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I have a nexus formatted BEAST output containing 20,000 phylogenetic trees of seven taxa. Is there any way to get the percentage of each unique phylogenetic tree contained in this output?

I already made an unsuccessful attempt with R.

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  • $\begingroup$ If the phylogenetic trees can be represented as strings then it is basically just string matching. Anyway, I think your question would be more suited for Bioinformatics as it is mostly about the programming aspect. $\endgroup$
    – WYSIWYG
    Feb 5 '19 at 10:36
  • $\begingroup$ Could you explain what is a "unique phylogenetic tree"? Perhaps if you upload an image it would be clearer what do you mean. $\endgroup$
    – llrs
    Feb 5 '19 at 15:51
  • $\begingroup$ @llrs When I mention a 'unique phylogenetic tree', I am referring to the topology of the tree. I would like to extract all the unique topologies from my BEAST output, and calculate how many times each of these topologies appears in my BEAST output. This would allow me to establish a percentage for each topology. The idea is to know which topologies are the most represented in addition to the consensus tree. $\endgroup$
    – jvddorpe
    Feb 6 '19 at 15:45
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I finally managed to do it in R. Here is my code:

install.packages('devtools')
library(devtools)
install_github('santiagosnchez/rBt')
library(rBt)

beast_output <- read.annot.beast('beast_output.trees')
beast_output_rooted <- root.multiPhylo(beast_output, c('taxon_A', 'taxon_B'))
unique_topologies <- unique.multiPhylo(beast_output_rooted)

count <- function(item, list) {
  total = 0
  for (i in 1:length(list)) {
    if (all.equal.phylo(item, list[[i]], use.edge.length = FALSE)) {
      total = total + 1
    }
  }
  return(total)
}

result <- data.frame(unique_topology = rep(0, length(unique_topologies)),
                     count = rep(0, length(unique_topologies)))
for (i in 1:length(unique_topologies)) {
  result[i, ] <- c(i, count(unique_topologies[[i]], beast_output_rooted))
}

result$percentage <- ((result$count/length(beast_output_rooted))*100)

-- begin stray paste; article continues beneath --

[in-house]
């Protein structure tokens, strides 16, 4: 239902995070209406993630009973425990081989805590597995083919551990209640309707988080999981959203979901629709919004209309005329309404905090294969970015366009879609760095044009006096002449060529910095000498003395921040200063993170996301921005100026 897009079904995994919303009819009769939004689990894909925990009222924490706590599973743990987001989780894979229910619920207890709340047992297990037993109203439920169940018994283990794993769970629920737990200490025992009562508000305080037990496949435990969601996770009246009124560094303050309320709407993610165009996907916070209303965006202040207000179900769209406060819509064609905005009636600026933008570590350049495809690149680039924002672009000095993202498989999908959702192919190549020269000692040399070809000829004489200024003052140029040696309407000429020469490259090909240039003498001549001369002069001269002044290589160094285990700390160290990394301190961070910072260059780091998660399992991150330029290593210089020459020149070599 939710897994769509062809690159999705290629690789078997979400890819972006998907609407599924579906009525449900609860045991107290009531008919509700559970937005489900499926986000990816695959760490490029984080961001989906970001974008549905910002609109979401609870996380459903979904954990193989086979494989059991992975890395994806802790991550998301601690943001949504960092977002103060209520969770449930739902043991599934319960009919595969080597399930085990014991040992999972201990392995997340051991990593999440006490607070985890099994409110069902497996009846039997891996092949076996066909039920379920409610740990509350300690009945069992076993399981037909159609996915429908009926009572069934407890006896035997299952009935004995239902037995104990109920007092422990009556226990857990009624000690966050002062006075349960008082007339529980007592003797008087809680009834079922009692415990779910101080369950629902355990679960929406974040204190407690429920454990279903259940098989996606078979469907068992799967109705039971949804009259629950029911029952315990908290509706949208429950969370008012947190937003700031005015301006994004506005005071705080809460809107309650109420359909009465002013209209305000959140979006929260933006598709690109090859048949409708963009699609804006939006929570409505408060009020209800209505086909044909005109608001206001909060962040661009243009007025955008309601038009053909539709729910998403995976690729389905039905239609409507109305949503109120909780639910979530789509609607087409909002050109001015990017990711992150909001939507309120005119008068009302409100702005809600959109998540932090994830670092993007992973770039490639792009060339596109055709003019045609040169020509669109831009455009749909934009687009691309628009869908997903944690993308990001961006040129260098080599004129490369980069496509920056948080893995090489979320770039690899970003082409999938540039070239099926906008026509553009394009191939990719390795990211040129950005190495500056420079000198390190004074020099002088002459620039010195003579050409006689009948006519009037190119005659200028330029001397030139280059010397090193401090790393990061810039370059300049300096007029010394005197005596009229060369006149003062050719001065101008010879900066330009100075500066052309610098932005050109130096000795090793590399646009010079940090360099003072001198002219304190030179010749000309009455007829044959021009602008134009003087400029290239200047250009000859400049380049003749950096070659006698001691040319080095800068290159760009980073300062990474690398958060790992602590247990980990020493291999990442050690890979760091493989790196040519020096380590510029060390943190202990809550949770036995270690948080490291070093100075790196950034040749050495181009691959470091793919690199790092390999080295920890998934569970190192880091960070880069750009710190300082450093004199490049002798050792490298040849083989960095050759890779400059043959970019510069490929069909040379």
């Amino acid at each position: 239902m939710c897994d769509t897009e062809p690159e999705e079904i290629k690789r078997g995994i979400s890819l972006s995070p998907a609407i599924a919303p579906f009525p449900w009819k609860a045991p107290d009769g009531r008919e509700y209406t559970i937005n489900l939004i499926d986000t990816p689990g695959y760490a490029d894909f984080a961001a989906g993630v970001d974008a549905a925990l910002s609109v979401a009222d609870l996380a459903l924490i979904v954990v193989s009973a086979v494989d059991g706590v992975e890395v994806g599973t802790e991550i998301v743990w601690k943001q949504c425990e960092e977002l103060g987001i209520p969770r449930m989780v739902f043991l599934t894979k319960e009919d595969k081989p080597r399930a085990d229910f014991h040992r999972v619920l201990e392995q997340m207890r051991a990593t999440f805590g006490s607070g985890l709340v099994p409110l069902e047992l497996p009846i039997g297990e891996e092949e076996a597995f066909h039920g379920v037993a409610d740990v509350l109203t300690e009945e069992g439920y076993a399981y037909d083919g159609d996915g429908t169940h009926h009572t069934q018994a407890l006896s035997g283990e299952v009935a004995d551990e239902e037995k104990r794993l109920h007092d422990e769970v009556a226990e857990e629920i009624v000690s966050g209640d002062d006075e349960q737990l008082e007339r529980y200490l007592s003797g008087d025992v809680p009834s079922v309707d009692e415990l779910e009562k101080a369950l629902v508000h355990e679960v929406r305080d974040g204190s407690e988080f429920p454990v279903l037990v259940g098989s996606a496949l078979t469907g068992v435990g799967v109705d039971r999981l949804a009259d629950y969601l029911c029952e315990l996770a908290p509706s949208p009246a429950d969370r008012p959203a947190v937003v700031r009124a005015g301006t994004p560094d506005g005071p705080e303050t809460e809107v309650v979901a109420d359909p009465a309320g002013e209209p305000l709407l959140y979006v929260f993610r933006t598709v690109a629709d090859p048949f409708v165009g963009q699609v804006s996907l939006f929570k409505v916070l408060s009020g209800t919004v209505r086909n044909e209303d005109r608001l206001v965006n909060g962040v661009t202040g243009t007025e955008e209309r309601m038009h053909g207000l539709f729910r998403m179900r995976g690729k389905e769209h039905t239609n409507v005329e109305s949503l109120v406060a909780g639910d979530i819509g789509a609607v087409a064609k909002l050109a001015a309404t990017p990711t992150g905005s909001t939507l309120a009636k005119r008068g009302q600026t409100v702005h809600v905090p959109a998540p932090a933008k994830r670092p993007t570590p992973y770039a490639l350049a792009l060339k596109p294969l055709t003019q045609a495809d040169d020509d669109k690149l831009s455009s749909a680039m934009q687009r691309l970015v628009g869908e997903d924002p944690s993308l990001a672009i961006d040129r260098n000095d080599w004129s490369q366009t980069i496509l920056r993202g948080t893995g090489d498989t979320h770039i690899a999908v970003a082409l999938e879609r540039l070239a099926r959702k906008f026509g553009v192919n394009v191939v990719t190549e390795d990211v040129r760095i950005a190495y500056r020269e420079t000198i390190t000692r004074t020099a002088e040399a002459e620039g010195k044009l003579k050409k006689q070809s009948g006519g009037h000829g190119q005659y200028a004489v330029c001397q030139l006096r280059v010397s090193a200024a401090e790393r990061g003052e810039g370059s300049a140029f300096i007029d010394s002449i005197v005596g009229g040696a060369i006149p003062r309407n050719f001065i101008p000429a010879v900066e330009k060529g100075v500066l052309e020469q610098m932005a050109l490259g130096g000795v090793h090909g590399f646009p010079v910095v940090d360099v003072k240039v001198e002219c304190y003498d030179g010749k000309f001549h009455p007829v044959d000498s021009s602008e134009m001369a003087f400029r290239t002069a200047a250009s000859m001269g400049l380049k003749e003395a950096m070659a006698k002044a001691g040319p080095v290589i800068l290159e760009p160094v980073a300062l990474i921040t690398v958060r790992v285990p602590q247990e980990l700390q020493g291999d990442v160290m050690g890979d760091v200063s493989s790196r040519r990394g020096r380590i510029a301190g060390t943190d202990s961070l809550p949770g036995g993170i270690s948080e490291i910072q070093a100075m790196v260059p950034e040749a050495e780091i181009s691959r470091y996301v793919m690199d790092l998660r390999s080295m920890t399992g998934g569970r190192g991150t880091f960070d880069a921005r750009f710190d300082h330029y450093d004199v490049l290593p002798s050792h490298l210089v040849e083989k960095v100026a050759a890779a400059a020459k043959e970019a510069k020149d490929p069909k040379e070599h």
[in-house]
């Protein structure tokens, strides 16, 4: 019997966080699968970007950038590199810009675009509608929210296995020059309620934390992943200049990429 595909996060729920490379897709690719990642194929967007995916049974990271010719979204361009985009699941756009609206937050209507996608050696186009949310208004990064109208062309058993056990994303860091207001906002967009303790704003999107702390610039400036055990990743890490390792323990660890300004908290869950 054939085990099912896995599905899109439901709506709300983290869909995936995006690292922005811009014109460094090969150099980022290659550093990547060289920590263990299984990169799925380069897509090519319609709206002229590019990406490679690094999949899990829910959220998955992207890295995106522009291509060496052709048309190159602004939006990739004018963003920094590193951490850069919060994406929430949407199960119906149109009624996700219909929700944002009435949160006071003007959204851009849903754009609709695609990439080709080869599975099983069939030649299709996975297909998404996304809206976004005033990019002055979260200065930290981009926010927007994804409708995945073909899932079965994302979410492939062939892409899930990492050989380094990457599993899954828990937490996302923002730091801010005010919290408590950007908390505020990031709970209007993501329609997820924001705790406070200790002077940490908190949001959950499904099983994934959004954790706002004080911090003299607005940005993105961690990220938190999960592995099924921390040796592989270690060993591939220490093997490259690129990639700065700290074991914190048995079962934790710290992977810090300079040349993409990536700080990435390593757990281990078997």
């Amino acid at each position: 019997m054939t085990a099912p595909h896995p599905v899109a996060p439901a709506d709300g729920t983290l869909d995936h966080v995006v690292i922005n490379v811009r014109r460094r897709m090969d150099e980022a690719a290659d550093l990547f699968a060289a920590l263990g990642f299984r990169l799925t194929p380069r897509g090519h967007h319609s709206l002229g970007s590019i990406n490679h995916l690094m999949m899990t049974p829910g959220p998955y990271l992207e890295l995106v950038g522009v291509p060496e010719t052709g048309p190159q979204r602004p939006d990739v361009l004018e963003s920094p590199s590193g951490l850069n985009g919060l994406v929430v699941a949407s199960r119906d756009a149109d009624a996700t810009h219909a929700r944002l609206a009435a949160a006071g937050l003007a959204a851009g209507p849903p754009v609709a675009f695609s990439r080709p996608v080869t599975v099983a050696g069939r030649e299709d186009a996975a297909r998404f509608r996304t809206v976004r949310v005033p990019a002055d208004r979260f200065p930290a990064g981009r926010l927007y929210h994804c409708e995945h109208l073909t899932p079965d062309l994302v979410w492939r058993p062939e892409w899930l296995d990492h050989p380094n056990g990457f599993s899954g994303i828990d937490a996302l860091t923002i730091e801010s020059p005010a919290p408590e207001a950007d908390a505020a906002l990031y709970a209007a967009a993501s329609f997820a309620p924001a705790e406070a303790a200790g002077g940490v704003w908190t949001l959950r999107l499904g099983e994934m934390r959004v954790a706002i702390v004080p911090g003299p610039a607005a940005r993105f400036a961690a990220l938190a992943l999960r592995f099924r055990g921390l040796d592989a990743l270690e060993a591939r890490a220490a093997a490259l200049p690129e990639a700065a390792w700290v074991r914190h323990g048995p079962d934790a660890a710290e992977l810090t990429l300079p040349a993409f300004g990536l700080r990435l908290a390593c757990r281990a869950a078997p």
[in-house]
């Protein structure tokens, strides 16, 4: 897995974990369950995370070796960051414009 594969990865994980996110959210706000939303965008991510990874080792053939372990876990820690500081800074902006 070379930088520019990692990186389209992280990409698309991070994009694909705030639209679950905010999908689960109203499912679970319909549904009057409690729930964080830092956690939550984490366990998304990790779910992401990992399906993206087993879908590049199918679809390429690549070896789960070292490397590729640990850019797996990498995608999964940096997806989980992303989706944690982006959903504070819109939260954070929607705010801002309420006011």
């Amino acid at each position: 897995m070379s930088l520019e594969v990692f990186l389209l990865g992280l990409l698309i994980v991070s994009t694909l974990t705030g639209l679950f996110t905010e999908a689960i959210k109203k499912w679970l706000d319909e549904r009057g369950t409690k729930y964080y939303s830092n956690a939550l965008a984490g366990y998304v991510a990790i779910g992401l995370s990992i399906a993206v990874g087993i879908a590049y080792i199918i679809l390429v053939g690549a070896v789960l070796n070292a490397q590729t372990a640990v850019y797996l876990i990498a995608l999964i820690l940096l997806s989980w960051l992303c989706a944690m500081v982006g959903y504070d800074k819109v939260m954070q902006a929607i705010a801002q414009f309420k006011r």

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    $\begingroup$ This is fantastics, thanks for posting back $\endgroup$
    – M__
    Feb 11 '19 at 13:46
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You require a consensus phylogeny.

This is available in RAxML, PAUP, the old Phylip package and possibly the stats companion to Beast, Tracer. I'd need to dig up the code for RAxML and PAUP. The easiest is Consense here because you just download it and input the sequence. NOTE their is possibly a format difference (RAxML and Consense use Phylip format), I suspect you've got nexus, or Newick format.

Beast is likely to have its own consensus formating OR the Beast companion "Tracer" may have this (I can't remember). Tracer is here and would be cool if it did consensus phylogeny because there will be no conversion problems (it doesn't use Phylip format). The alternative would be to use PAUP (no conversion problems), which is currently in a state of flux from various stages of freeware and updates. PAUP is contained within the Genious package, which is available as a 1 month free-ware.

Have a look and let me know: because if you want to use RAxML or Consense you'll likely need to remind me of the Beast output, if it is what I think it is a format conversion app is needed. The calculation is easy, its easy to script a conversion program, but I think tree formating will be an issue.

You could use Ape, within R, but as you have gathered there are alot of other solutions. There are more recent, impressive, solutions as stand-alones which I've not used yet.

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  • $\begingroup$ Many thanks for your answer! However, I already have a consensus tree and I am now trying to get the other most represented topologies from my BEAST output. $\endgroup$
    – jvddorpe
    Feb 6 '19 at 15:49
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    $\begingroup$ Ok. As far as I'm aware that program has not been written, at least a couple of years ago it wasn't, not sure about this now. Using R "ape" is your best bet. On this question I definitely can't help. $\endgroup$
    – M__
    Feb 6 '19 at 16:12

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